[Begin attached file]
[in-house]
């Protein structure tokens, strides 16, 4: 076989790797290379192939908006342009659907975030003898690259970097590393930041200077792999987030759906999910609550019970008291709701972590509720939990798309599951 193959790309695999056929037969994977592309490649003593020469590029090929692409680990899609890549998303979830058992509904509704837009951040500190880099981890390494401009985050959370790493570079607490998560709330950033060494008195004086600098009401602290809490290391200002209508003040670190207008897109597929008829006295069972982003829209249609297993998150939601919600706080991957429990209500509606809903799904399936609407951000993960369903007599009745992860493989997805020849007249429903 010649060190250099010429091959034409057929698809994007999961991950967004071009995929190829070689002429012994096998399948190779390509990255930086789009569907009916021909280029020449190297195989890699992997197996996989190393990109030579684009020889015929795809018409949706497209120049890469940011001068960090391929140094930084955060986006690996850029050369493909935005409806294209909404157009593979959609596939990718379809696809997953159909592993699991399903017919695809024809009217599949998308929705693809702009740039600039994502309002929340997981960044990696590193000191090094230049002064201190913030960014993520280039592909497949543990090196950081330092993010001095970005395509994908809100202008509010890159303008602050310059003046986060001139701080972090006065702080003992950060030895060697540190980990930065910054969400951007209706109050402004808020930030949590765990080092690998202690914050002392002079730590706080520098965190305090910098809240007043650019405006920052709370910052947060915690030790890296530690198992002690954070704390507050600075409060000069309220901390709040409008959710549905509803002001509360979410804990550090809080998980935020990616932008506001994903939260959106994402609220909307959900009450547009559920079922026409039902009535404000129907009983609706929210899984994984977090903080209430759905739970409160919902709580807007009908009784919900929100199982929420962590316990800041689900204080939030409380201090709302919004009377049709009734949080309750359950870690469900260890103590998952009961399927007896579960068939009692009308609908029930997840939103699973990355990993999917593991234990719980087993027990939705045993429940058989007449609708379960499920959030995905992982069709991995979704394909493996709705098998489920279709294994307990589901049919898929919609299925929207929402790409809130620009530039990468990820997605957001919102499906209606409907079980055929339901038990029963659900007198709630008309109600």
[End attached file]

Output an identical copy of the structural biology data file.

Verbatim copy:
[in-house]
């Protein structure tokens, strides 16, 4: 076989790797290379192939908006342009659907975030003898690259970097590393930041200077792999987030759906999910609550019970008291709701972590509720939990798309599951 193959790309695999056929037969994977592309490649003593020469590029090929692409680990899609890549998303979830058992509904509704837009951040500190880099981890390494401009985050959370790493570079607490998560709330950033060494008195004086600098009401602290809490290391200002209508003040670190207008897109597929008829006295069972982003829209249609297993998150939601919600706080991957429990209500509606809903799904399936609407951000993960369903007599009745992860493989997805020849007249429903 010649060190250099010429091959034409057929698809994007999961991950967004071009995929190829070689002429012994096998399948190779390509990255930086789009569907009916021909280029020449190297195989890699992997197996996989190393990109030579684009020889015929795809018409949706497209120049890469940011001068960090391929140094930084955060986006690996850029050369493909935005409806294209909404157009593979959609596939990718379809696809997953159909592993699991399903017919695809024809009217599949998308929705693809702009740039600039994502309002929340997981960044990696590193000191090094230049002064201190913030960014993520280039592909497949543990090196950081330092993010001095970005395509994908809100202008509010890159303008602050310059003046986060001139701080972090006065702080003992950060030895060697540190980990930065910054969400951007209706109050402004808020930030949590765990080092690998202690914050002392002079730590706080520098965190305090910098809240007043650019405006920052709370910052947060915690030790890296530690198992002690954070704390507050600075409060000069309220901390709040409008959710549905509803002001509360979410804990550090809080998980935020990616932008506001994903939260959106994402609220909307959900009450547009559920079922026409039902009535404000129907009983609706929210899984994984977090903080209430759905739970409160919902709580807007009908009784919900929100199982929420962590316990800041689900204080939030409380201090709302919004009377049709009734949080309750359950870690469900260890103590998952009961399927007896579960068939009692009308609908029930997840939103699973990355990993999917593991234990719980087993027990939705045993429940058989007449609708379960499920959030995905992982069709991995979704394909493996709705098998489920279709294994307990589901049919898929919609299925929207929402790409809130620009530039990468990820997605957001919102499906209606409907079980055929339901038990029963659900007198709630008309109600």